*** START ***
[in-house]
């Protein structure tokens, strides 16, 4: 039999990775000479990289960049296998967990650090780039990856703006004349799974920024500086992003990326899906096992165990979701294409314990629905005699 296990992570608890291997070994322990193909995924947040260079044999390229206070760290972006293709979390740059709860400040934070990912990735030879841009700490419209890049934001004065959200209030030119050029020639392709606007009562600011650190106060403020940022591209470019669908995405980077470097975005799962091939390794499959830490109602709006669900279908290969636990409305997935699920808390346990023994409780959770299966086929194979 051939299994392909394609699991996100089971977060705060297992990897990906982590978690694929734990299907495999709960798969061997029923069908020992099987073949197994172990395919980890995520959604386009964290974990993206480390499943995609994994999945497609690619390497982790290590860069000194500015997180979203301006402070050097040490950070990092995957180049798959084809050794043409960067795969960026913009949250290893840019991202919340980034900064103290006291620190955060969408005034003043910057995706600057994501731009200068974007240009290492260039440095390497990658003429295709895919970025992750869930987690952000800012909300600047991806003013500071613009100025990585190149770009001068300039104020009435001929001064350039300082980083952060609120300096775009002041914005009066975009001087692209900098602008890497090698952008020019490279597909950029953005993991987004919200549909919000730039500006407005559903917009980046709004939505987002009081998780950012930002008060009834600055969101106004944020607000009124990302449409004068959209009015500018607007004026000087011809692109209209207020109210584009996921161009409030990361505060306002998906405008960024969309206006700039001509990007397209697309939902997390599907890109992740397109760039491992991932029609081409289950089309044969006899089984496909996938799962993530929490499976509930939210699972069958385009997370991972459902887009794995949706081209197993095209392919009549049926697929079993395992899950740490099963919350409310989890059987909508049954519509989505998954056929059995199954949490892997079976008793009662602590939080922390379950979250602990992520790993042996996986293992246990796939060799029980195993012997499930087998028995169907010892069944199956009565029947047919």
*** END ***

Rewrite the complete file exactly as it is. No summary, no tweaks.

[in-house]
């Protein structure tokens, strides 16, 4: 039999990775000479990289960049296998967990650090780039990856703006004349799974920024500086992003990326899906096992165990979701294409314990629905005699 296990992570608890291997070994322990193909995924947040260079044999390229206070760290972006293709979390740059709860400040934070990912990735030879841009700490419209890049934001004065959200209030030119050029020639392709606007009562600011650190106060403020940022591209470019669908995405980077470097975005799962091939390794499959830490109602709006669900279908290969636990409305997935699920808390346990023994409780959770299966086929194979 051939299994392909394609699991996100089971977060705060297992990897990906982590978690694929734990299907495999709960798969061997029923069908020992099987073949197994172990395919980890995520959604386009964290974990993206480390499943995609994994999945497609690619390497982790290590860069000194500015997180979203301006402070050097040490950070990092995957180049798959084809050794043409960067795969960026913009949250290893840019991202919340980034900064103290006291620190955060969408005034003043910057995706600057994501731009200068974007240009290492260039440095390497990658003429295709895919970025992750869930987690952000800012909300600047991806003013500071613009100025990585190149770009001068300039104020009435001929001064350039300082980083952060609120300096775009002041914005009066975009001087692209900098602008890497090698952008020019490279597909950029953005993991987004919200549909919000730039500006407005559903917009980046709004939505987002009081998780950012930002008060009834600055969101106004944020607000009124990302449409004068959209009015500018607007004026000087011809692109209209207020109210584009996921161009409030990361505060306002998906405008960024969309206006700039001509990007397209697309939902997390599907890109992740397109760039491992991932029609081409289950089309044969006899089984496909996938799962993530929490499976509930939210699972069958385009997370991972459902887009794995949706081209197993095209392919009549049926697929079993395992899950740490099963919350409310989890059987909508049954519509989505998954056929059995199954949490892997079976008793009662602590939080922390379950979250602990992520790993042996996986293992246990796939060799029980195993012997499930087998028995169907010892069944199956009565029947047919």